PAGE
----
American Journal of Public Health — CDC’s Tom Frieden: 10 things I wish someone had told me when I became health officer
This article reflects on key lessons learned in the past 15 years as director of the US Centers for Disease Control and Prevention (CDC) and health commissioner of New York City. Health officers, many of whom are appointed by elected officials, inhabit a world where science and politics intersect. The privilege of serving in this role may be brief. Health officers have a unique and often time limited opportunity and a responsibility to improve health in their jurisdiction.

World Health Organization — 69th World Health Assembly begins today
The Sixty-ninth session of the World Health Assembly (WHA) takes place in Geneva 23-28 May 2016. The Health Assembly is the supreme decision-making body of WHO. It is attended by delegations from all WHO Member States. Its main functions are to determine the policies of the Organization, supervise financial policies, and review and approve the proposed programme budget. The Health Assembly is held annually in Geneva, Switzerland.

Chicago Tribune — (Featuring APHA policy) Doctors have the right to perform abortions
On Friday, Oklahoma Gov. Mary Fallin, R, vetoed a bill that would have effectively banned abortion in the state. The bill, which would have made performing the procedure a felony, was certainly unconstitutional. But it was unlawful in a very interesting way, because it raised the question of whether the right to abortion belongs to a woman or to her doctor. As it turns out, that question has been an important one ever since Roe v. Wade, a decision that actually emphasizes the rights of the physician.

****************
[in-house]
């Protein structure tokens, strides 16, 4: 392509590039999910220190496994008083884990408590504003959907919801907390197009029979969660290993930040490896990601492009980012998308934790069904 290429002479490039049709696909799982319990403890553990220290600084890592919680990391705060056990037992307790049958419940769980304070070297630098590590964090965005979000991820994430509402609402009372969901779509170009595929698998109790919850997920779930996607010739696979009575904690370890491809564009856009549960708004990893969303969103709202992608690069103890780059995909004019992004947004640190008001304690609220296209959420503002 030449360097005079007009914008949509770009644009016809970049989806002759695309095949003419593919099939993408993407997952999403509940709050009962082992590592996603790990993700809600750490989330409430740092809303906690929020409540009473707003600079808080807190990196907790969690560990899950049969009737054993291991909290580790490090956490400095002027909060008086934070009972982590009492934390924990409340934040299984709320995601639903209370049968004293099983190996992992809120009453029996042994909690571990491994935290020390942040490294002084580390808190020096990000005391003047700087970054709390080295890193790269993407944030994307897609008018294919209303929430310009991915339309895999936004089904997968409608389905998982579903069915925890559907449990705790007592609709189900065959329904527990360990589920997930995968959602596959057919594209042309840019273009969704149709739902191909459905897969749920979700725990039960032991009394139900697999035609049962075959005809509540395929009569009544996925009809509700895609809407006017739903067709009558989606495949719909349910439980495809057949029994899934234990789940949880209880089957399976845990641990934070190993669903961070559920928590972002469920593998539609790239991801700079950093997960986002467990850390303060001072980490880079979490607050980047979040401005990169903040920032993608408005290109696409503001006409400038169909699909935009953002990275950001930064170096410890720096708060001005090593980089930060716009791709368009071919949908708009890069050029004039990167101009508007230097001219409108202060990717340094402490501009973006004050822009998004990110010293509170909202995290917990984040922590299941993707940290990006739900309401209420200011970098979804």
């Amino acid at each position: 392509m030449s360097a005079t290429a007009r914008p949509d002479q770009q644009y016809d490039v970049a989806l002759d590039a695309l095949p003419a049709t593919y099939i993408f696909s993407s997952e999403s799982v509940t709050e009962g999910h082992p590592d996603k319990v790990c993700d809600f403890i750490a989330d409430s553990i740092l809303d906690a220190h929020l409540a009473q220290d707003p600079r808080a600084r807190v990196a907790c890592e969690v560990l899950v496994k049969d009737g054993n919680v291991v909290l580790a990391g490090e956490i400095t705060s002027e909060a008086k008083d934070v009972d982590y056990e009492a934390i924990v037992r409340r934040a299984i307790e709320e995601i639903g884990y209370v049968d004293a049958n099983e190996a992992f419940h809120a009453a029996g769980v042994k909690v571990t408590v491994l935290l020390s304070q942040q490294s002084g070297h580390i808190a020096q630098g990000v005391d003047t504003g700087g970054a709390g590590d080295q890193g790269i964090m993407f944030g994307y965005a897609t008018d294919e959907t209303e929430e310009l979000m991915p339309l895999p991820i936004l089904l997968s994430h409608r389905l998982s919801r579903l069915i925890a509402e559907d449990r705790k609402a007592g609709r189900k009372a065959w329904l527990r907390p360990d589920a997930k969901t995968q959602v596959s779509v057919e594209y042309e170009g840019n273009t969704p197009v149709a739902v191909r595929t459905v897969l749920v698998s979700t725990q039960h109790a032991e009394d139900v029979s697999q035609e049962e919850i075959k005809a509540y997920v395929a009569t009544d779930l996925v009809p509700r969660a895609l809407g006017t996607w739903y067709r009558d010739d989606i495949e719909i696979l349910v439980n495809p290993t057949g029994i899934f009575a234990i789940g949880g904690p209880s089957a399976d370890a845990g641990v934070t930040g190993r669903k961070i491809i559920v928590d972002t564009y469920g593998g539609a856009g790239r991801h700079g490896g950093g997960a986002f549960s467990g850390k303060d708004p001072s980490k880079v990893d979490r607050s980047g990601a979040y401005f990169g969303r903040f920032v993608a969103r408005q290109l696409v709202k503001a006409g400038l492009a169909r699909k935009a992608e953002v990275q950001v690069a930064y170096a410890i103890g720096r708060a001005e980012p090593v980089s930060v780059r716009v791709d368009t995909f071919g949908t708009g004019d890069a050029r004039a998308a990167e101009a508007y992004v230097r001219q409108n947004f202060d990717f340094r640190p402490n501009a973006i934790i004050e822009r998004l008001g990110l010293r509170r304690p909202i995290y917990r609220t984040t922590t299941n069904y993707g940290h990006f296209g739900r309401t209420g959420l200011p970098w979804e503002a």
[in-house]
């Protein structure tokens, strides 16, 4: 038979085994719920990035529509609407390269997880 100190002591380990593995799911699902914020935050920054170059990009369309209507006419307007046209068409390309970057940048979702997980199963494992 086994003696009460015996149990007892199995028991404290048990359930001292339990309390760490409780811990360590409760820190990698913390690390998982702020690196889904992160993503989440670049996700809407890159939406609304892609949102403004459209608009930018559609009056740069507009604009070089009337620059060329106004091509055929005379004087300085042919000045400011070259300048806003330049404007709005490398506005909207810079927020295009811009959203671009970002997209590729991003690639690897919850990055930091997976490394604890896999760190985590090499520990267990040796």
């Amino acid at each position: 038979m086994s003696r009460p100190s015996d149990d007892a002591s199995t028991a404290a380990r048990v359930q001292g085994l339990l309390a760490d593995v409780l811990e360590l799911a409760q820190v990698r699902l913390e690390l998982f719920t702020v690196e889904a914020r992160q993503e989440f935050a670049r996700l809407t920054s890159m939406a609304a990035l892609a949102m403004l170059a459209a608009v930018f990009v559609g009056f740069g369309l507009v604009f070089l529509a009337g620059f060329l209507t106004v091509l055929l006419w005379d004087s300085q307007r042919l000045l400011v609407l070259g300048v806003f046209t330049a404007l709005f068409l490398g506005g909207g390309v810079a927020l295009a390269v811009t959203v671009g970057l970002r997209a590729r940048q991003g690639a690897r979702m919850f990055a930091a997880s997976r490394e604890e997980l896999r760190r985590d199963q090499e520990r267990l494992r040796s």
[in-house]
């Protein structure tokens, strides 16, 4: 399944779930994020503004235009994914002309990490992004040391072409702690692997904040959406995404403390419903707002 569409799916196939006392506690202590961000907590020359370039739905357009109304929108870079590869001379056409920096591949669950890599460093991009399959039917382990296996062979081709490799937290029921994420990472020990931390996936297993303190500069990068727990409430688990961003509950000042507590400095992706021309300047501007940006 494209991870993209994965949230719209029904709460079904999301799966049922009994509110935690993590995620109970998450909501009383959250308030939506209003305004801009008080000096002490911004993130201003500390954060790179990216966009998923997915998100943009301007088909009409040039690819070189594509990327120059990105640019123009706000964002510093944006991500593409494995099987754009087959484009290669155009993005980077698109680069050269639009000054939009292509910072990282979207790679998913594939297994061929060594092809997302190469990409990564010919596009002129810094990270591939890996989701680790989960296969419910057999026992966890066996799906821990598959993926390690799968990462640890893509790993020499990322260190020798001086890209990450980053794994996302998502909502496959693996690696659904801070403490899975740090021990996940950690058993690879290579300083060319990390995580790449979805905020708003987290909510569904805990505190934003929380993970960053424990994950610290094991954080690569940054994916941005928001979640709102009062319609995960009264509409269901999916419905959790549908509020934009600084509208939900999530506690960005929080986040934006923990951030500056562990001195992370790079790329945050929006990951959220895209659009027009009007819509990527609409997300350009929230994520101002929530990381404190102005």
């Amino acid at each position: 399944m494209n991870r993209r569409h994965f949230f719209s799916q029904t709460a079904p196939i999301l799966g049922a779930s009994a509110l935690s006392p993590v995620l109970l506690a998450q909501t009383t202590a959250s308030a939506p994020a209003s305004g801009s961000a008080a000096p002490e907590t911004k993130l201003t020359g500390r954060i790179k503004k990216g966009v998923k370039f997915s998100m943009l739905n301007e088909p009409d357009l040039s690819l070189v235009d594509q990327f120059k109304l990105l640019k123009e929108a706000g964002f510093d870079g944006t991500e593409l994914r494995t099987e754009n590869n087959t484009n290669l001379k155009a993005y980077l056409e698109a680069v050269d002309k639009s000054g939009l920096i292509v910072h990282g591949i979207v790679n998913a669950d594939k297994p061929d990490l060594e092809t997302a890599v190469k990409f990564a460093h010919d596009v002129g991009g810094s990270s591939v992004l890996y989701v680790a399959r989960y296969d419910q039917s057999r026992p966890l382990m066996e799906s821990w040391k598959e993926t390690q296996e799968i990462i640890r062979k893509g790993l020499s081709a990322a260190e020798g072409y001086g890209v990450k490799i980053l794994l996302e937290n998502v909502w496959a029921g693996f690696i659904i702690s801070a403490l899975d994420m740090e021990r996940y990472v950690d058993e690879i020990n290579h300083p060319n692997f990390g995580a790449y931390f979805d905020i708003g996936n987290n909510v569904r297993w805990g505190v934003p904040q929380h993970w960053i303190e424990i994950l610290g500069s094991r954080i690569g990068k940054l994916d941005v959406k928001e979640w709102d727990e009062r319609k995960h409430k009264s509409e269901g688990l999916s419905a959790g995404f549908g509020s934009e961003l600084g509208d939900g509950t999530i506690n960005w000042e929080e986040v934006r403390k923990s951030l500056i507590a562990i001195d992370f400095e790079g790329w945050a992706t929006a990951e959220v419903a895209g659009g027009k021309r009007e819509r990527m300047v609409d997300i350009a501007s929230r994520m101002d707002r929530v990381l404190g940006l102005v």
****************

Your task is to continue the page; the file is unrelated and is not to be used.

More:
Albuquerque Journal — Editorial: Voters should be given chance to fluoridate water
Now that the Albuquerque Bernalillo County Water Utility Authority board has inexplicably voted to ignore 70 years of scientific research on the benefits of fluoridating public water systems, as a fallback, we have to agree with board member and City Councilor Ken Sanchez, who told fellow board members this important public health issue “should not be left up to the six of us.” On a 4-2 vote Wednesday, the board stripped $250,000 from its $212 million budget that would have paid for the installation of equipment to fluoridate the municipal water supply, once again depriving more than 658,000 residents of the proven benefits of fluoridation on dental health.